Nashville in summary

I was a big fan of Seventh Heaven in my twenties.  I liked its earnestness in a time in Portland, Oregon when irony was king.  I feel the same way about Nashville, but without the cheesy doses of watered down religion.

Nashville’s characters are some of the more “real” characters on TV.   They are cast in all manner of human.  The love triangle with Rayna is so well done I can’t help, but  identify with her struggle.  At first glance one roots for the passion she and Deacon have, but then as I get to know her marriage with Teddy better I find that I am also rooting for their marriage.  To me that is when things get interesting in the human dynamic.  They are not black and white.  What does it mean to love one man and another family?  There is no clear choice.  It is a subtlety most shows don’t have the time for, but this show painstakingly creates characters with depth, reason, and an ability to hold with complexity.

The other characters are equally complex.  Scarlett seems like she would be cast as the good girl who follows all the rules, and no doubt she is, but she is also in a moment of her own humanity and gives into her desire for Avery sleeping with him again after they break up.  Although she is upset with him at the end of the scene the writers don’t apologize for her behavior, they explain it in no nonsense terms, hot sex was never the couple’s problem.  It allows the good sex to co-exist with bad relationship and gives her space to respect that chemistry and still choose to end the relationship.  She doesn’t have to make him all bad in order for her to leave.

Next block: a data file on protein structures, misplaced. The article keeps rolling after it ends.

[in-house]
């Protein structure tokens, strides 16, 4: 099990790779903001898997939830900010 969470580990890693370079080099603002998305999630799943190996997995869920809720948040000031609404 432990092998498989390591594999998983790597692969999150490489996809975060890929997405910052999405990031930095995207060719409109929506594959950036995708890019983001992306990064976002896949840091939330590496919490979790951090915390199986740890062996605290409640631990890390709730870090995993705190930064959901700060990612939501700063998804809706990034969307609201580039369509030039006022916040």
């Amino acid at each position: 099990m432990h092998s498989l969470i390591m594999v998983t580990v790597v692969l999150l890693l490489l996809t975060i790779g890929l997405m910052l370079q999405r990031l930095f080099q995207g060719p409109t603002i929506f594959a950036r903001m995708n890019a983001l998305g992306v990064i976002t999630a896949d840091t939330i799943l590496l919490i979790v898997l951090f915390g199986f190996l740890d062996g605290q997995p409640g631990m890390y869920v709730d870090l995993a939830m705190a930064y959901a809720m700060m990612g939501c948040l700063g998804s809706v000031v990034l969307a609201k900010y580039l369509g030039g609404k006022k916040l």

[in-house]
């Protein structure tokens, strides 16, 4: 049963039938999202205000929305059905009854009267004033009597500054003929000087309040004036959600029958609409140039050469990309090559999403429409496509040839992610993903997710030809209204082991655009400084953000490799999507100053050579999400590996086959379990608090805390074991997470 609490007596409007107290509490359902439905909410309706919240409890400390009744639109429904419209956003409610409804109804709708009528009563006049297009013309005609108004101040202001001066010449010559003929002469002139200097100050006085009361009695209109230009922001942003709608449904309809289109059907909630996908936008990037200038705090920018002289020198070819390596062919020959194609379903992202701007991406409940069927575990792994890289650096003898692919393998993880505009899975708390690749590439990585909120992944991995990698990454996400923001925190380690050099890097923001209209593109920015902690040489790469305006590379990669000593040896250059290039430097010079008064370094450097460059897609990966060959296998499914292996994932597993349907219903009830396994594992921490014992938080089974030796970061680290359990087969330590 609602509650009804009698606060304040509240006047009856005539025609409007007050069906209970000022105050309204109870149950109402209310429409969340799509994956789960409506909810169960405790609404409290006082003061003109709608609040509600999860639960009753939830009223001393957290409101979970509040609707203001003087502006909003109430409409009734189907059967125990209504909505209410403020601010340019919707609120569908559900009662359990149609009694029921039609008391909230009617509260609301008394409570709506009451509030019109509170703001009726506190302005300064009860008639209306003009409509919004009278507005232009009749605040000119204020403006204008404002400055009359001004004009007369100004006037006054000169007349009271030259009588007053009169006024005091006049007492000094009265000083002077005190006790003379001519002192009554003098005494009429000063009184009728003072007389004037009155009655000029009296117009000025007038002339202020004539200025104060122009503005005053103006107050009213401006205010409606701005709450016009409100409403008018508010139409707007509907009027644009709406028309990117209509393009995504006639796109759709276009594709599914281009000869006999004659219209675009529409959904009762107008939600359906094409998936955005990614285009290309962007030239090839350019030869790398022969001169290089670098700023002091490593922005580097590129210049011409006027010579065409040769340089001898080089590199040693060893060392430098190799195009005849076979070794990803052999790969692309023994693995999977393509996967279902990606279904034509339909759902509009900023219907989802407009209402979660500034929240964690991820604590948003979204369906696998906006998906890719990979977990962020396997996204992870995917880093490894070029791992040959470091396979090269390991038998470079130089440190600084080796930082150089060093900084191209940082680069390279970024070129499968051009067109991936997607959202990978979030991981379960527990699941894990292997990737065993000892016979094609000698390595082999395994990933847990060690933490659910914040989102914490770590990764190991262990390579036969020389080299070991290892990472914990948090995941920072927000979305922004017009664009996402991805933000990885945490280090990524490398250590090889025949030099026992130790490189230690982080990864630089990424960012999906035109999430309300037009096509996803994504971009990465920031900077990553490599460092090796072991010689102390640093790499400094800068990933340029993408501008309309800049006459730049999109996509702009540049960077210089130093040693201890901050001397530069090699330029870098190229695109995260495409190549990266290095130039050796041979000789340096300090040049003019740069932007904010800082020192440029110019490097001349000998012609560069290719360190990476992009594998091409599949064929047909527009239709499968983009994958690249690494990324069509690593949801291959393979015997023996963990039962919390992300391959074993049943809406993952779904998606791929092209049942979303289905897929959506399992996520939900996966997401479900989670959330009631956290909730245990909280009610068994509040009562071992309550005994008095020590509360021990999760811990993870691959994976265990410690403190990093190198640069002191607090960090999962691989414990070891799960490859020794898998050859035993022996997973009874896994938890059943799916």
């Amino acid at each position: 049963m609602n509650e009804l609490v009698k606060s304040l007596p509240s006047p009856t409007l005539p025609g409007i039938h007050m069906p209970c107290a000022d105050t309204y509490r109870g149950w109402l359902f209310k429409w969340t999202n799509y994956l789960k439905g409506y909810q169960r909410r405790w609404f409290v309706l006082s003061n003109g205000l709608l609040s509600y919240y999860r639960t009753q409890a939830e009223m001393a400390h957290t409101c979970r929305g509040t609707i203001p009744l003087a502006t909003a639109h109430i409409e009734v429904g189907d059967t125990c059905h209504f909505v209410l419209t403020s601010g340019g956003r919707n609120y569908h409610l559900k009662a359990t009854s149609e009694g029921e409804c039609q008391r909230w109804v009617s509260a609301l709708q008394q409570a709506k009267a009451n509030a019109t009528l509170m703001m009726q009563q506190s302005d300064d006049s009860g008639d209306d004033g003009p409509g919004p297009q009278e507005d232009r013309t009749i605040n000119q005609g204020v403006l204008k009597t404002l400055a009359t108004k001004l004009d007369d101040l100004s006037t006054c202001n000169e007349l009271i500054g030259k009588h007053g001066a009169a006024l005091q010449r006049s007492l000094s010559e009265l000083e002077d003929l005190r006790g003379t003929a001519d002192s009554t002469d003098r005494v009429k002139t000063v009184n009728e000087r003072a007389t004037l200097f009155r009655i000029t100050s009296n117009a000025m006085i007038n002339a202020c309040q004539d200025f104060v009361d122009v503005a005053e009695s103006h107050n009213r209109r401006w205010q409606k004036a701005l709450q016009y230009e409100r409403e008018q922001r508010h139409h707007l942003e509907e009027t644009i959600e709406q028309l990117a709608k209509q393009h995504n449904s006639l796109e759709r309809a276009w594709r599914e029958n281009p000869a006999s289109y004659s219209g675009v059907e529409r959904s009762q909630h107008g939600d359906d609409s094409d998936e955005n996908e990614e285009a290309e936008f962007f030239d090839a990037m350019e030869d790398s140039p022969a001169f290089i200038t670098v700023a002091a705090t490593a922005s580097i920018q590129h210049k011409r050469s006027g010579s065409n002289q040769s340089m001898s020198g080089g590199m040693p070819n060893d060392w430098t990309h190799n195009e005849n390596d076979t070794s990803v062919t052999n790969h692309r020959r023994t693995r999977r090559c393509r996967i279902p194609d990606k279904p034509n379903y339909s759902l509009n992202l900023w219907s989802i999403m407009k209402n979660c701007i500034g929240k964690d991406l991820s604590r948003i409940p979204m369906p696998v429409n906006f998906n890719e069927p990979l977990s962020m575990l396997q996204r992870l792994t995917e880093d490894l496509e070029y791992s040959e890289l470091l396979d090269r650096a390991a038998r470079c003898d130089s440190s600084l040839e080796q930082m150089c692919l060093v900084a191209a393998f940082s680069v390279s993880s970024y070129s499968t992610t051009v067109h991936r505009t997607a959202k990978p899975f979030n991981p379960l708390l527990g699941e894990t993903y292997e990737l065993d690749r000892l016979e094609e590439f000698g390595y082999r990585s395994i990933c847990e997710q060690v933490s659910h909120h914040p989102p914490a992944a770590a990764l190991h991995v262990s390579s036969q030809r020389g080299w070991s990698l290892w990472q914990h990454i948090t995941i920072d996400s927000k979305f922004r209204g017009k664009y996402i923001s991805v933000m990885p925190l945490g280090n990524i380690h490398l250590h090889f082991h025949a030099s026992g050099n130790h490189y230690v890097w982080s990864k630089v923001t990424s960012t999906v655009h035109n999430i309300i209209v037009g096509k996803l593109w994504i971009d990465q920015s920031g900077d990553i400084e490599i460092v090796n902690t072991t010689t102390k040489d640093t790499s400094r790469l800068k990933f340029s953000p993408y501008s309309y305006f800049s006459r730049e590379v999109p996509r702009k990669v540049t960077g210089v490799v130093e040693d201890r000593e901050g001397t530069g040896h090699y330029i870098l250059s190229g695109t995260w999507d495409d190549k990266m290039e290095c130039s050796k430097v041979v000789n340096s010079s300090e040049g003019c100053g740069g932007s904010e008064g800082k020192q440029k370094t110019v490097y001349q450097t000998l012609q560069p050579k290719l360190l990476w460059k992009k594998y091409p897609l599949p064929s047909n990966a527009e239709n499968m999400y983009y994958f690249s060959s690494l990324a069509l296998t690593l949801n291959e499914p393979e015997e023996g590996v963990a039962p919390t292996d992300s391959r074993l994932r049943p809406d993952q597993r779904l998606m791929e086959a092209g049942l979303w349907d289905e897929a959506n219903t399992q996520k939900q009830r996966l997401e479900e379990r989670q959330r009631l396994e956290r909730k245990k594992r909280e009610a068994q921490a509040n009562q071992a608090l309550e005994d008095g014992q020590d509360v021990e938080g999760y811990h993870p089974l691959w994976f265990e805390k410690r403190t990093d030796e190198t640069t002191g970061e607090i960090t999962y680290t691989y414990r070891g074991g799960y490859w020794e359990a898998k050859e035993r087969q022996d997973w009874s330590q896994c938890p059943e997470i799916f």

I also appreciate the consistency of the characters, the characters are not changed from who they fundamentally are to fit the story line.  The story line molds around them to let the characters grow.  When Teddy lashes out at Lamar for threatening to out his daughter to her real father you get the sense that yes, although Teddy is a bit of a push over, this strength he has for defending his family doesn’t feel forced because he cares about his girls with a passion he clearly does not have for his career.   It is logical that he would find the strength to stand up to Lamar to defend him.

Anyone have any thoughts on this?  Carson?

 

the park: why I should like it and why I don’t

I know I should like the park, and I might like it a bit more if it served glasses of rosé in the summer and whisky in the winter, but even in hip San Francisco I have yet to see moms dads or nannies imbibing on the playground.

Of course I like moments at the park.  Seeing my daughter’s face light up like a Christmas tree from a block away is delightful.  Hearing her gleeful laughs as she tugs at the swing is an exercise in making me love her more.  Watching her struggle up the stairs only to be pleased as punch with herself when she gains them swells my heart with pride.  These are unmatched moments of joy for me, moments I have no doubt I will be missing soon enough and only wishing I had had more of them, but in the meantime I wonder how I am going to make it through the next 6-8 years of tedium.  Are 10 year-olds allowed to go the park by themselves?

Every time I resent full-time employment and the time I miss with my daughter I remind myself that if I weren’t gainfully employed I would have to take her to the park everyday.  Her nanny takes her twice a day.  Incomprehensible.  That thought motivates me on even my darkest mornings as I am running out the door, forgetting my keys, 10 minutes late, my daughter crying at the door for me not to leave.  When the tears gather in my eyes and I start to feel sorry for myself if the thought “At least I don’t have to take her to the park today” pops into my mind it can turn my whole morning around.